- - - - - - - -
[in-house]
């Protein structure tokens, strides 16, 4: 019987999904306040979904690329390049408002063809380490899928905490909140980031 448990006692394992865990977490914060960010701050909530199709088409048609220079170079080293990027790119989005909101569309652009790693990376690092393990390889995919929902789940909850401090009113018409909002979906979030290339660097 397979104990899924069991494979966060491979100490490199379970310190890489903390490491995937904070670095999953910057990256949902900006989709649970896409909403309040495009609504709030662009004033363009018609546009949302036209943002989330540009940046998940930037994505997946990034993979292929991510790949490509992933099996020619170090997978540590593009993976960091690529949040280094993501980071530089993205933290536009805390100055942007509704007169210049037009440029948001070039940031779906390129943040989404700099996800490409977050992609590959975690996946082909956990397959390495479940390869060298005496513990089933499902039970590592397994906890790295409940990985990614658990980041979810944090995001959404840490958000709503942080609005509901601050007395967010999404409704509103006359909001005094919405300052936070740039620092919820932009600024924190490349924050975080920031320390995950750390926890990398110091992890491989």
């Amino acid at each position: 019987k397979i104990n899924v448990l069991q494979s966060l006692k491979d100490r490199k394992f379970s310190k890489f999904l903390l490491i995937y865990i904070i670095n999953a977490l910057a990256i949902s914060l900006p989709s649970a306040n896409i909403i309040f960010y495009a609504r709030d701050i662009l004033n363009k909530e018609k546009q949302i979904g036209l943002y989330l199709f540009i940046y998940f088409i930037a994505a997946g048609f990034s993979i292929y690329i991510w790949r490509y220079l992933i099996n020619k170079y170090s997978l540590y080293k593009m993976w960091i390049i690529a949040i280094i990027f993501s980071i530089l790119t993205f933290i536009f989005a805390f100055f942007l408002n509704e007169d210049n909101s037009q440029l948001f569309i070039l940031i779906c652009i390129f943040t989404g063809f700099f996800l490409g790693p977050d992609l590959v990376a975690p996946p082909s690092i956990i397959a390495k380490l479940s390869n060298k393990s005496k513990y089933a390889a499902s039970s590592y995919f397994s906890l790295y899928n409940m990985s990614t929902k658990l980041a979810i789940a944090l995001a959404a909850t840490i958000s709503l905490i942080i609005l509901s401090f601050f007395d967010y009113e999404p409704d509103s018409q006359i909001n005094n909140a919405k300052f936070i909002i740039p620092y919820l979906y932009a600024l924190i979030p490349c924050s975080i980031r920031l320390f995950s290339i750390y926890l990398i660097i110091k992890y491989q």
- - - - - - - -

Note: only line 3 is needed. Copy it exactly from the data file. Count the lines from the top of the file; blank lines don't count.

């Amino acid at each position: 019987k397979i104990n899924v448990l069991q494979s966060l006692k491979d100490r490199k394992f379970s310190k890489f999904l903390l490491i995937y865990i904070i670095n999953a977490l910057a990256i949902s914060l900006p989709s649970a306040n896409i909403i309040f960010y495009a609504r709030d701050i662009l004033n363009k909530e018609k546009q949302i979904g036209l943002y989330l199709f540009i940046y998940f088409i930037a994505a997946g048609f990034s993979i292929y690329i991510w790949r490509y220079l992933i099996n020619k170079y170090s997978l540590y080293k593009m993976w960091i390049i690529a949040i280094i990027f993501s980071i530089l790119t993205f933290i536009f989005a805390f100055f942007l408002n509704e007169d210049n909101s037009q440029l948001f569309i070039l940031i779906c652009i390129f943040t989404g063809f700099f996800l490409g790693p977050d992609l590959v990376a975690p996946p082909s690092i956990i397959a390495k380490l479940s390869n060298k393990s005496k513990y089933a390889a499902s039970s590592y995919f397994s906890l790295y899928n409940m990985s990614t929902k658990l980041a979810i789940a944090l995001a959404a909850t840490i958000s709503l905490i942080i609005l509901s401090f601050f007395d967010y009113e999404p409704d509103s018409q006359i909001n005094n909140a919405k300052f936070i909002i740039p620092y919820l979906y932009a600024l924190i979030p490349c924050s975080i980031r920031l320390f995950s290339i750390y926890l990398i660097i110091k992890y491989q």